What Are the Benefits of Exercise on Mental Health?
Health & Wellness
Exercise can help improve your mood by helping to reduce and alleviate feelings of anxiety or stress.
The COVID-19 pandemic has changed the way we live our lives, and it took a toll on our mental health. With the pandemic came rising rates of anxiety, depression and stress. As modern humans, we're struggling with mental health and depression symptoms.
Exercising has a long-standing, well-established benefit on mental health. It has been proven in scientific research and in clinical trials—and anecdotally. Think of the last time you worked out. You felt good, right? Not just proud of yourself for completing your workout, but mentally different, as if your state of well-being shifted. That's the effect of exercise. It's a measurable, biochemically testifiable state of enhanced mental well-being.
The best part about physical activity is that anyone can do it. All types of exercise count. Physical activity is a treatment without side effects or warning labels. Regular exercise can be used in combination with other treatments such as medication, or by itself. An exercise plan can be a fulfilling social experience or an opportunity to get outside. Increasing your activity levels can help improve markers of your physical health, such as your blood pressure and body weight.
The benefits of physical activity are too vast to hit them all in a single article. But what are the benefits of exercise for your mental health and mental well-being? How can you feel better from the inside out by using exercise as a mood-boosting strategy?
Why Does Exercise Make You Feel Good?
Endorphins are feel-good hormones. They work in combination with other neurotransmitters and molecules such as dopamine, serotonin and brain-derived neurotrophic factor (BDNF). In actuality, endorphins are just one piece of the puzzle.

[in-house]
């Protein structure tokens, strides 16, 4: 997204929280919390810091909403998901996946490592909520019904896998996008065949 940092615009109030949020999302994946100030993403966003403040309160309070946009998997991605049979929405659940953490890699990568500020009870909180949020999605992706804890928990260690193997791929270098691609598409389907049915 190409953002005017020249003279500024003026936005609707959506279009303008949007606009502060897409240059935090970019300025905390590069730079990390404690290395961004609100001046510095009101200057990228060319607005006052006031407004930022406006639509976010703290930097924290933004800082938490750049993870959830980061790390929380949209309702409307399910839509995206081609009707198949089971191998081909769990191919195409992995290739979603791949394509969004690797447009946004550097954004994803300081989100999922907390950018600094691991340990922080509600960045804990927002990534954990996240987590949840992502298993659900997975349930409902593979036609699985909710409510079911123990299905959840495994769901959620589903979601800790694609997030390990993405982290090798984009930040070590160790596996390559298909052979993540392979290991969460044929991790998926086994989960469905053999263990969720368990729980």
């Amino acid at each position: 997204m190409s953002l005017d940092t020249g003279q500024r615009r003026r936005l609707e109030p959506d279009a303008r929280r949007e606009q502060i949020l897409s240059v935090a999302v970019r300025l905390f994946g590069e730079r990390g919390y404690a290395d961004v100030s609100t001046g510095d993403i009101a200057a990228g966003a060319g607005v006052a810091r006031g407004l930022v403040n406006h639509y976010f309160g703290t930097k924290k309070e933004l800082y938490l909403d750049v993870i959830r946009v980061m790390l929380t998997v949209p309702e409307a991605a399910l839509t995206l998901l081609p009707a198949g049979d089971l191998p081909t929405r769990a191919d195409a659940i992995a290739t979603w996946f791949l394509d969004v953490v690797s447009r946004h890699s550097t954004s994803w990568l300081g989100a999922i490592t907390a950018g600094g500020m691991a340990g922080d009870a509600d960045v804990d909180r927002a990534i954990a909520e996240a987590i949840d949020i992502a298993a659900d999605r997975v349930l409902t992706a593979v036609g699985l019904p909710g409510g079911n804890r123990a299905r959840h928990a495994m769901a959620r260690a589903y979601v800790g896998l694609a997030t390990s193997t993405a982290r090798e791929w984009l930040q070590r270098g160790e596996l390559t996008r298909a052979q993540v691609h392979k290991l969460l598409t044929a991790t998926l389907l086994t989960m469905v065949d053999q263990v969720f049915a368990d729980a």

When you start exercising, changes happen in your body and brain. Your heart rate increases, blood flow circulates more rapidly, oxygen is transported to your muscles and vital organs and your brain shifts in response to the training stimuli.
Those feel-good chemicals are produced and released in the brain to help you. For example, endorphins are released that act as analgesics. This means that they help to reduce the perception of pain. Exercising can be hard or painful—pushing for that final rep can be a challenge. Endorphins help your body push through, triggering a feeling of satisfaction and positivity.
2.Lasting Brain Changes
BDNF is linked to neuroplasticity. That is, the brain's ability to modify itself to perform better. In fact, BDNF plays a role in neurogenesis, or the process of growing new brain cells. As stated by researchers in a 2018 study published in Frontiers in Neuroscience, "Neurogenesis significantly improves cognitive performance and protects against neurodegenerative phenomena".
How does BDNF, neuroplasticity and neurogenesis improve mental health? Neuroplasticity means your brain can change. So, while you may be genetically susceptible to a mental health disorder, your brain has the power to adjust and modify by forming new neural pathways.
The stressors of life—a stressful job, a breakup, financial hardship—all affect neural plasticity and may lead to depression and anxiety. But things can also go the other way. By adjusting your daily habits, behaviour and thought patterns, you can create new neural pathways and lasting brain changes that improve your mental health and decrease your stress levels.
3.Increased Blood Flow
The increased blood and oxygen flow alone is enough to bring about a boosted mental state. Blood transports oxygen and nutrients that are essential for a high functioning brain. An oxygenated brain can simply work better—specifically, the hippocampus. This is the region of your brain associated with memory and learning and the area responsible for regulating motivation, mood, pleasure, pain and more.